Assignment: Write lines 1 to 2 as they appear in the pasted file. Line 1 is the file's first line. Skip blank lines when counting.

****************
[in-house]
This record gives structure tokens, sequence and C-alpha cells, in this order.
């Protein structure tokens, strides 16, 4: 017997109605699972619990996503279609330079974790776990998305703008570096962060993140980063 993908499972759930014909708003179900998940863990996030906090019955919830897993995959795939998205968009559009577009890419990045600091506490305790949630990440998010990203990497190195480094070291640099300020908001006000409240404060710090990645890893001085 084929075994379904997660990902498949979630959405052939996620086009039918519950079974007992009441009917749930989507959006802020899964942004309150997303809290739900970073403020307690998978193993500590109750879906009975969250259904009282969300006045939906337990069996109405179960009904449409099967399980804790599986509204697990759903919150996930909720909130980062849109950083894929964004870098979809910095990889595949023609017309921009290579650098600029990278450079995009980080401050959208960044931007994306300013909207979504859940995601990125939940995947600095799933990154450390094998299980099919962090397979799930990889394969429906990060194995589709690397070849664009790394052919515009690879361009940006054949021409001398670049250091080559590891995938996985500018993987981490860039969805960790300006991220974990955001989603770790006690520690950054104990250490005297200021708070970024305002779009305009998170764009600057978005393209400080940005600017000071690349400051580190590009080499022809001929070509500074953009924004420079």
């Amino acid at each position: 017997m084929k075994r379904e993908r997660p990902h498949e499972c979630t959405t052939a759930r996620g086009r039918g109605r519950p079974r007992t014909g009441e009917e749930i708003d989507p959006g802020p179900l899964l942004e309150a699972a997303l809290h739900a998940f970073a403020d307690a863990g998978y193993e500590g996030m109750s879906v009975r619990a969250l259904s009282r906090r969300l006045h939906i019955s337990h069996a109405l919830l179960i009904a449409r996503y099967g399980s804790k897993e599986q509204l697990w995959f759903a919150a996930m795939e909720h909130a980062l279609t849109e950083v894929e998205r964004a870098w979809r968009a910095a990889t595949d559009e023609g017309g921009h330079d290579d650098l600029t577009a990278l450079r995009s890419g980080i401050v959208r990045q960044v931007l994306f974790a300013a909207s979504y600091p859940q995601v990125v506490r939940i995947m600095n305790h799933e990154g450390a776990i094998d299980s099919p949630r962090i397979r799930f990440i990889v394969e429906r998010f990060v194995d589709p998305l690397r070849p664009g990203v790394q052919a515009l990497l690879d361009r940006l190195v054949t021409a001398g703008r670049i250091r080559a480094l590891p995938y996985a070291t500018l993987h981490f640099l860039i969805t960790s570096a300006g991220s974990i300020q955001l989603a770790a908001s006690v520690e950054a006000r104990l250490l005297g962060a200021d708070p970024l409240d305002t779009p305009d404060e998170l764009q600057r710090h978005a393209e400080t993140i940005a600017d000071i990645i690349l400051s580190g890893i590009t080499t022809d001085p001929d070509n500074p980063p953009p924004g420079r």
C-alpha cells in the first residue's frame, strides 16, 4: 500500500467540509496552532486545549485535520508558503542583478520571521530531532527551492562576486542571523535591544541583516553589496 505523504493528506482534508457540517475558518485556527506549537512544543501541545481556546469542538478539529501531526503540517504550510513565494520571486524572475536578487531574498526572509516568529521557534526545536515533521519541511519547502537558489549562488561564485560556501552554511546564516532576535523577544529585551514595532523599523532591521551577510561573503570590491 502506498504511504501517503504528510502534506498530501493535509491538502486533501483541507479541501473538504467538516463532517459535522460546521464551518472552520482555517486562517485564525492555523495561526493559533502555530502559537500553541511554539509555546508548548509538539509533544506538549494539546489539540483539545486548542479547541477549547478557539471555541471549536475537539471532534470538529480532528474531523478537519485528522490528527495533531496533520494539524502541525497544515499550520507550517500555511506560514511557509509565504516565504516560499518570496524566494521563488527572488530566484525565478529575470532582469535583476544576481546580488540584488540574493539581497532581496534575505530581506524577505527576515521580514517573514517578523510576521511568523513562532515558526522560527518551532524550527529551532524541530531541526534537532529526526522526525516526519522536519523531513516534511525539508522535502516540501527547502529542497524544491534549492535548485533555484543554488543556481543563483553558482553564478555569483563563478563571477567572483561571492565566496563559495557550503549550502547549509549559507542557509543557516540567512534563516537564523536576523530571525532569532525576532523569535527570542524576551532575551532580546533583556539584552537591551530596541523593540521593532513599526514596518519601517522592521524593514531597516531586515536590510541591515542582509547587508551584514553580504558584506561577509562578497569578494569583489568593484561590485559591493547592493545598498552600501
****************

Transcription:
[in-house]
This record gives structure tokens, sequence and C-alpha cells, in this order.